Couple who lost custody of adopted Native American daughter due to 'tribal rights' hold on to hope as U.S. Supreme Court agrees to hear case
- Matt and Melanie Capobianco have raised adoptive daughter Veronica since her birth in September 2009
- Biological father, who is Native American, wanted nothing to do with her and mother put her up for adoption
- He has won custody of the 3-year-old girl invoking the Indian Child Welfare Act of 1978
- The federal law gives American Indian parents preference in custody battles
- Capobiancos have not seen adopted daughter since December 2011
- U.S. Supreme Court announced they will hear the case
A South Carolina couple is holding on to hope they may one day be reunited with their curly-haired adopted daughter, whose Native American biological father now has custody of the child, after the U.S. Supreme Court announced on Friday that it would hear their complex case that involves tribal law.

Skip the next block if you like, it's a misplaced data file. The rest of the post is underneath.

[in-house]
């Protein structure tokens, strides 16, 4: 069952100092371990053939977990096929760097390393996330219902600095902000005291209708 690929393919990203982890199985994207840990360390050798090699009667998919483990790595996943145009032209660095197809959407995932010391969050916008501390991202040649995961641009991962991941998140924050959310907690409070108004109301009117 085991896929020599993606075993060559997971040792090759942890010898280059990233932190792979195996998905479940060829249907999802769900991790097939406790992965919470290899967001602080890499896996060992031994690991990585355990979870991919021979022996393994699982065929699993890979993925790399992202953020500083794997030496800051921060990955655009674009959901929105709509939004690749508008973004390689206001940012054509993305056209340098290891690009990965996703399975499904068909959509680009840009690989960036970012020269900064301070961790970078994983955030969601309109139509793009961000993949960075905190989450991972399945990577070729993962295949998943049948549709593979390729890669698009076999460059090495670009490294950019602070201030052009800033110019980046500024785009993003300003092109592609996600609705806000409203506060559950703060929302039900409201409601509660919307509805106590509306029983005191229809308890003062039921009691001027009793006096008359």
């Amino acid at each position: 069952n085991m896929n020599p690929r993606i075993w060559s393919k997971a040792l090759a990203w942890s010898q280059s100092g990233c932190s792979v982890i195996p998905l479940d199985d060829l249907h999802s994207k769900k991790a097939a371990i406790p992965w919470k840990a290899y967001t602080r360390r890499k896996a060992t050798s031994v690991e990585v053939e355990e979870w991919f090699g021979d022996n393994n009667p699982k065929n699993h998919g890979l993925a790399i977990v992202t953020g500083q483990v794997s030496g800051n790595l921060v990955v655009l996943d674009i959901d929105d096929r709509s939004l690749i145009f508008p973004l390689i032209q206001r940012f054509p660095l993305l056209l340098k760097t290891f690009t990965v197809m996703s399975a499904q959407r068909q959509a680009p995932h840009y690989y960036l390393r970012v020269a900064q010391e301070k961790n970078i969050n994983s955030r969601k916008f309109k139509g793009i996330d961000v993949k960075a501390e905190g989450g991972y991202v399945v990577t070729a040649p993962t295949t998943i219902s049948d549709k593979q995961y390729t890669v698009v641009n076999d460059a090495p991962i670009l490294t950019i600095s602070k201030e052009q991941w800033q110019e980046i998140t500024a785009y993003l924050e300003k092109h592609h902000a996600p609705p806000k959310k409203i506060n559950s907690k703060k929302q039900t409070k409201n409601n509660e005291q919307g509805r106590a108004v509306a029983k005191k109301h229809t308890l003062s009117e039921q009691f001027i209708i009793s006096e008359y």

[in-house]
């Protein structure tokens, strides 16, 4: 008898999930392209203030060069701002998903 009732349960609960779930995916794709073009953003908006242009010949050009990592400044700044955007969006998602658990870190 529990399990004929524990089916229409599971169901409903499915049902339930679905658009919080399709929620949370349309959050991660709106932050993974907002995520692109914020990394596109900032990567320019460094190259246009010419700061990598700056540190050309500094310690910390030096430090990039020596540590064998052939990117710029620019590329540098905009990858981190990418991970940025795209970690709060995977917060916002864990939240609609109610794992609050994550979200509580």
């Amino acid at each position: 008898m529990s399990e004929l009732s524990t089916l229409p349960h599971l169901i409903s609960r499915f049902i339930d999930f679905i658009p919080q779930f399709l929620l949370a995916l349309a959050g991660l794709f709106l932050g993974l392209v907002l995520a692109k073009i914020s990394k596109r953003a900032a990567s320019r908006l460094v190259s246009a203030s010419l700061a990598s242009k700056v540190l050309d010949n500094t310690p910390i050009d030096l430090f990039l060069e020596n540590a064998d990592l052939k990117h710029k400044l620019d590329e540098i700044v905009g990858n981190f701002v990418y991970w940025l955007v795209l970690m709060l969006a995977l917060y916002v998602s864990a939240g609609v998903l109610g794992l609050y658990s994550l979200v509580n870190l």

Matt and Melanie Capobianco were overjoyed when they adopted little Veronica in September 2009 but were dealt a crushing blow when her biological father, who had never met the girl, gained custody of the child by invoking the Indian Child Welfare Act of 1978, which grants American Indian parents preference in custody disputes.
The Capobianocs were forced to relinquish custody on New Year's Eve in 2011 but just one year later are hopeful that the highest court may rule in their favor and return Veronica to the parents who raised her.